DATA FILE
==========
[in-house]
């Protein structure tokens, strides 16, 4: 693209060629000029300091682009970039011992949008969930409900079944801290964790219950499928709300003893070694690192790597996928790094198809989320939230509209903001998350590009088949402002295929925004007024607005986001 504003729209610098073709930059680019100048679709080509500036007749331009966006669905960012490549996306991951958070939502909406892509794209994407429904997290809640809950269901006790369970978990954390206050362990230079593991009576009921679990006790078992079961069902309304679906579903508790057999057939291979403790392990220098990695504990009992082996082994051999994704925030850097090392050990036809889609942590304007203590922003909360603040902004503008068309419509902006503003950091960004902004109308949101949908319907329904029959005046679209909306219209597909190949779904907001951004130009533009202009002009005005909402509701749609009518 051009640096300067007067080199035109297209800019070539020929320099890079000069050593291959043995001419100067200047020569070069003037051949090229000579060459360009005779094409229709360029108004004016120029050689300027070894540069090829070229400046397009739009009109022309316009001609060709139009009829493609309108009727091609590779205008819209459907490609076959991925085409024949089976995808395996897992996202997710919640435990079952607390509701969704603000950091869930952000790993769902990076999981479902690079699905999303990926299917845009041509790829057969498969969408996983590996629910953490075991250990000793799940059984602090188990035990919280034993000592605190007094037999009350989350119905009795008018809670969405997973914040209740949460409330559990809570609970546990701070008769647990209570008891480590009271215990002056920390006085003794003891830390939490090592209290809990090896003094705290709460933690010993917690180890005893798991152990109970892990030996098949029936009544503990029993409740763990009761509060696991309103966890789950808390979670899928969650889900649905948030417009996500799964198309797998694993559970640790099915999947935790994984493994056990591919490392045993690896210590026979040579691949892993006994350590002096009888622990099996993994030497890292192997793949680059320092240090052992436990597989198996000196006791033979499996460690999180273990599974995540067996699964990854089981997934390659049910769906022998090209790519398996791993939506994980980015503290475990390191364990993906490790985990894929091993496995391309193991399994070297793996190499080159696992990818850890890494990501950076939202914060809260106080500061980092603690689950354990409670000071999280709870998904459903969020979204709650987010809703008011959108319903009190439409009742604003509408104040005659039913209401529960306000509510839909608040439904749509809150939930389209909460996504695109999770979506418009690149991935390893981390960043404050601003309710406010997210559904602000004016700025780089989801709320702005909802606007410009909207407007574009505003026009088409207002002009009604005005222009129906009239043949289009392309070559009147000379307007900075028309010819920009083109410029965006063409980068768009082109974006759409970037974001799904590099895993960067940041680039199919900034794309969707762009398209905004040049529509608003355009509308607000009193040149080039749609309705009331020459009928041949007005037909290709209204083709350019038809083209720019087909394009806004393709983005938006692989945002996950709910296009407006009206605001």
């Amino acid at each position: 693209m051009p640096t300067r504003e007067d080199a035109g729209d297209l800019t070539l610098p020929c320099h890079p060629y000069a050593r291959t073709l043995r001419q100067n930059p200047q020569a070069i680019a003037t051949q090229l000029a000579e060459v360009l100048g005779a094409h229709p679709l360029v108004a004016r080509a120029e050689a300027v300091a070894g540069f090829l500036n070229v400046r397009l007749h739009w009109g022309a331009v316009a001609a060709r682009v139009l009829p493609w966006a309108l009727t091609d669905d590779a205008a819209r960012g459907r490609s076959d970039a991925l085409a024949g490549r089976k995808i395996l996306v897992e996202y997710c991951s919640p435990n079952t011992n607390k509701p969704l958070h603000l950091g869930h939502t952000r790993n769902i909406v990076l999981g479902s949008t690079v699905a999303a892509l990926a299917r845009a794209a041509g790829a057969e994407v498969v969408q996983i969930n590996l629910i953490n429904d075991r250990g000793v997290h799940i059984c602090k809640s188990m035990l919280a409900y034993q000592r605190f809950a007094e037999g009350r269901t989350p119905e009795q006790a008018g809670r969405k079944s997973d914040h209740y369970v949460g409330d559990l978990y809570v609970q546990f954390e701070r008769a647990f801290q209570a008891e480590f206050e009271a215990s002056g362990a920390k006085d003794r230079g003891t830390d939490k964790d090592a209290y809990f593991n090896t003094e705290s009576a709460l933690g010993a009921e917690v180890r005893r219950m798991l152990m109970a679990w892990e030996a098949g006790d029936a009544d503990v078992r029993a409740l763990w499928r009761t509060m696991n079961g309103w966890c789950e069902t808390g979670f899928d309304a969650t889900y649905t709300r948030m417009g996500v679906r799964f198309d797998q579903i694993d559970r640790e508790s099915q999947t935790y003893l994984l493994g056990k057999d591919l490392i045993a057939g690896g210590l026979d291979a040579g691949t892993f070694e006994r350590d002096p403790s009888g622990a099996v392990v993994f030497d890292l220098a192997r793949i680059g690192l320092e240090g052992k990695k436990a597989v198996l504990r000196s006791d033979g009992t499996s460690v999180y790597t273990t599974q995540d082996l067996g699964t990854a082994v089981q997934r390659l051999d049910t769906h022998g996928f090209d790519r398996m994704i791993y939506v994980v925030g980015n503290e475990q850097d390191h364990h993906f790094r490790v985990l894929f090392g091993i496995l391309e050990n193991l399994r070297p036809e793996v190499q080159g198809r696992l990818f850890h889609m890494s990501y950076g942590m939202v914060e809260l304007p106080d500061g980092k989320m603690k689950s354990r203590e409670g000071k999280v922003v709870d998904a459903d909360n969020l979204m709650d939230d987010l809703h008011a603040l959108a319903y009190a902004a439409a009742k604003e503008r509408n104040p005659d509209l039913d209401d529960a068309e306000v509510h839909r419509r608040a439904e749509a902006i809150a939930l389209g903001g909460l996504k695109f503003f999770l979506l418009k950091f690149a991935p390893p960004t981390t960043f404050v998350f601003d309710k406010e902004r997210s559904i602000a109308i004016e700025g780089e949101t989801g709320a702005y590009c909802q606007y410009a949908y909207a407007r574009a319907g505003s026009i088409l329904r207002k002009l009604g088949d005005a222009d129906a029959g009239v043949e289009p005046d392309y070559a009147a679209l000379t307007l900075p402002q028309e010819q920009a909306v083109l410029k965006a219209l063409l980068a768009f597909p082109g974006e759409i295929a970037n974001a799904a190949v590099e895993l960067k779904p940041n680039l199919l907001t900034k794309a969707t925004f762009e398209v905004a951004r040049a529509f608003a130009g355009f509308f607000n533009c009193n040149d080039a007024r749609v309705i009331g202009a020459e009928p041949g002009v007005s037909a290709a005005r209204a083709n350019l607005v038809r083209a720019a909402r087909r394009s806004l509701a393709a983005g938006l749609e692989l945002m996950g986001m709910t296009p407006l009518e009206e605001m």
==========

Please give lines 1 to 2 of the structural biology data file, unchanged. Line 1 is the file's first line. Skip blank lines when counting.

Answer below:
[in-house]
């Protein structure tokens, strides 16, 4: 693209060629000029300091682009970039011992949008969930409900079944801290964790219950499928709300003893070694690192790597996928790094198809989320939230509209903001998350590009088949402002295929925004007024607005986001 504003729209610098073709930059680019100048679709080509500036007749331009966006669905960012490549996306991951958070939502909406892509794209994407429904997290809640809950269901006790369970978990954390206050362990230079593991009576009921679990006790078992079961069902309304679906579903508790057999057939291979403790392990220098990695504990009992082996082994051999994704925030850097090392050990036809889609942590304007203590922003909360603040902004503008068309419509902006503003950091960004902004109308949101949908319907329904029959005046679209909306219209597909190949779904907001951004130009533009202009002009005005909402509701749609009518 051009640096300067007067080199035109297209800019070539020929320099890079000069050593291959043995001419100067200047020569070069003037051949090229000579060459360009005779094409229709360029108004004016120029050689300027070894540069090829070229400046397009739009009109022309316009001609060709139009009829493609309108009727091609590779205008819209459907490609076959991925085409024949089976995808395996897992996202997710919640435990079952607390509701969704603000950091869930952000790993769902990076999981479902690079699905999303990926299917845009041509790829057969498969969408996983590996629910953490075991250990000793799940059984602090188990035990919280034993000592605190007094037999009350989350119905009795008018809670969405997973914040209740949460409330559990809570609970546990701070008769647990209570008891480590009271215990002056920390006085003794003891830390939490090592209290809990090896003094705290709460933690010993917690180890005893798991152990109970892990030996098949029936009544503990029993409740763990009761509060696991309103966890789950808390979670899928969650889900649905948030417009996500799964198309797998694993559970640790099915999947935790994984493994056990591919490392045993690896210590026979040579691949892993006994350590002096009888622990099996993994030497890292192997793949680059320092240090052992436990597989198996000196006791033979499996460690999180273990599974995540067996699964990854089981997934390659049910769906022998090209790519398996791993939506994980980015503290475990390191364990993906490790985990894929091993496995391309193991399994070297793996190499080159696992990818850890890494990501950076939202914060809260106080500061980092603690689950354990409670000071999280709870998904459903969020979204709650987010809703008011959108319903009190439409009742604003509408104040005659039913209401529960306000509510839909608040439904749509809150939930389209909460996504695109999770979506418009690149991935390893981390960043404050601003309710406010997210559904602000004016700025780089989801709320702005909802606007410009909207407007574009505003026009088409207002002009009604005005222009129906009239043949289009392309070559009147000379307007900075028309010819920009083109410029965006063409980068768009082109974006759409970037974001799904590099895993960067940041680039199919900034794309969707762009398209905004040049529509608003355009509308607000009193040149080039749609309705009331020459009928041949007005037909290709209204083709350019038809083209720019087909394009806004393709983005938006692989945002996950709910296009407006009206605001």